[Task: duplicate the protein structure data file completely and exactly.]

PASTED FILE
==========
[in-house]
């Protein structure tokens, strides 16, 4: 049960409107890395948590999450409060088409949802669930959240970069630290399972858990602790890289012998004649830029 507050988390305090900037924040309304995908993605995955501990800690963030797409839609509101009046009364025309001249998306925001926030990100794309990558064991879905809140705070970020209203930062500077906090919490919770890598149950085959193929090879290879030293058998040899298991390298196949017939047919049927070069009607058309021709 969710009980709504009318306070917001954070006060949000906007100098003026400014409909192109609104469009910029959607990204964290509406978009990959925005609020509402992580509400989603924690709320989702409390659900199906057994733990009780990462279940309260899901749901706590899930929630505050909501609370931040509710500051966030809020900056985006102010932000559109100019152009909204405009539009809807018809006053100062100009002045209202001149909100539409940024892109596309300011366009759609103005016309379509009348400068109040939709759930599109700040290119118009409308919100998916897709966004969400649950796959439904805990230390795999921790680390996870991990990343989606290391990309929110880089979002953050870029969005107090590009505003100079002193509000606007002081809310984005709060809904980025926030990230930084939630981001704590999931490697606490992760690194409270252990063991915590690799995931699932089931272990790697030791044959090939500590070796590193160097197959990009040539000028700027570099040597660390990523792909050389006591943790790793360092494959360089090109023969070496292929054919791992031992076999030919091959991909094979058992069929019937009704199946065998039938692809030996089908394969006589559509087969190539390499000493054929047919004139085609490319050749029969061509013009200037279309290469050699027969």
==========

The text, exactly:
[in-house]
């Protein structure tokens, strides 16, 4: 049960409107890395948590999450409060088409949802669930959240970069630290399972858990602790890289012998004649830029 507050988390305090900037924040309304995908993605995955501990800690963030797409839609509101009046009364025309001249998306925001926030990100794309990558064991879905809140705070970020209203930062500077906090919490919770890598149950085959193929090879290879030293058998040899298991390298196949017939047919049927070069009607058309021709 969710009980709504009318306070917001954070006060949000906007100098003026400014409909192109609104469009910029959607990204964290509406978009990959925005609020509402992580509400989603924690709320989702409390659900199906057994733990009780990462279940309260899901749901706590899930929630505050909501609370931040509710500051966030809020900056985006102010932000559109100019152009909204405009539009809807018809006053100062100009002045209202001149909100539409940024892109596309300011366009759609103005016309379509009348400068109040939709759930599109700040290119118009409308919100998916897709966004969400649950796959439904805990230390795999921790680390996870991990990343989606290391990309929110880089979002953050870029969005107090590009505003100079002193509000606007002081809310984005709060809904980025926030990230930084939630981001704590999931490697606490992760690194409270252990063991915590690799995931699932089931272990790697030791044959090939500590070796590193160097197959990009040539000028700027570099040597660390990523792909050389006591943790790793360092494959360089090109023969070496292929054919791992031992076999030919091959991909094979058992069929019937009704199946065998039938692809030996089908394969006589559509087969190539390499000493054929047919004139085609490319050749029969061509013009200037279309290469050699027969």